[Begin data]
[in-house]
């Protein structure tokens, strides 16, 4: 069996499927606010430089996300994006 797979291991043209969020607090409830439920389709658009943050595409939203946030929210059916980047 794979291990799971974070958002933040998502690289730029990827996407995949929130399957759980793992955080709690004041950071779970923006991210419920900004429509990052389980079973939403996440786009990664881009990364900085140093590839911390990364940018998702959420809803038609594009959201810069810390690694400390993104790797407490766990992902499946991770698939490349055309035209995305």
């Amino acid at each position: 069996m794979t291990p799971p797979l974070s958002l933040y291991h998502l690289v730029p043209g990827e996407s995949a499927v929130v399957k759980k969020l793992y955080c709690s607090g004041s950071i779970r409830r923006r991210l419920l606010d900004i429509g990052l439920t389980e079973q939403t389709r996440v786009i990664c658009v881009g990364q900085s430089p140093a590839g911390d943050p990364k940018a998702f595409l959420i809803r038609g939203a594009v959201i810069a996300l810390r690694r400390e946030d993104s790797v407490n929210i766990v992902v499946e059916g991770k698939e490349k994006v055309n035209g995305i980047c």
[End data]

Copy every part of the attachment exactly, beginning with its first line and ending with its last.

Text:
[in-house]
């Protein structure tokens, strides 16, 4: 069996499927606010430089996300994006 797979291991043209969020607090409830439920389709658009943050595409939203946030929210059916980047 794979291990799971974070958002933040998502690289730029990827996407995949929130399957759980793992955080709690004041950071779970923006991210419920900004429509990052389980079973939403996440786009990664881009990364900085140093590839911390990364940018998702959420809803038609594009959201810069810390690694400390993104790797407490766990992902499946991770698939490349055309035209995305």
């Amino acid at each position: 069996m794979t291990p799971p797979l974070s958002l933040y291991h998502l690289v730029p043209g990827e996407s995949a499927v929130v399957k759980k969020l793992y955080c709690s607090g004041s950071i779970r409830r923006r991210l419920l606010d900004i429509g990052l439920t389980e079973q939403t389709r996440v786009i990664c658009v881009g990364q900085s430089p140093a590839g911390d943050p990364k940018a998702f595409l959420i809803r038609g939203a594009v959201i810069a996300l810390r690694r400390e946030d993104s790797v407490n929210i766990v992902v499946e059916g991770k698939e490349k994006v055309n035209g995305i980047c």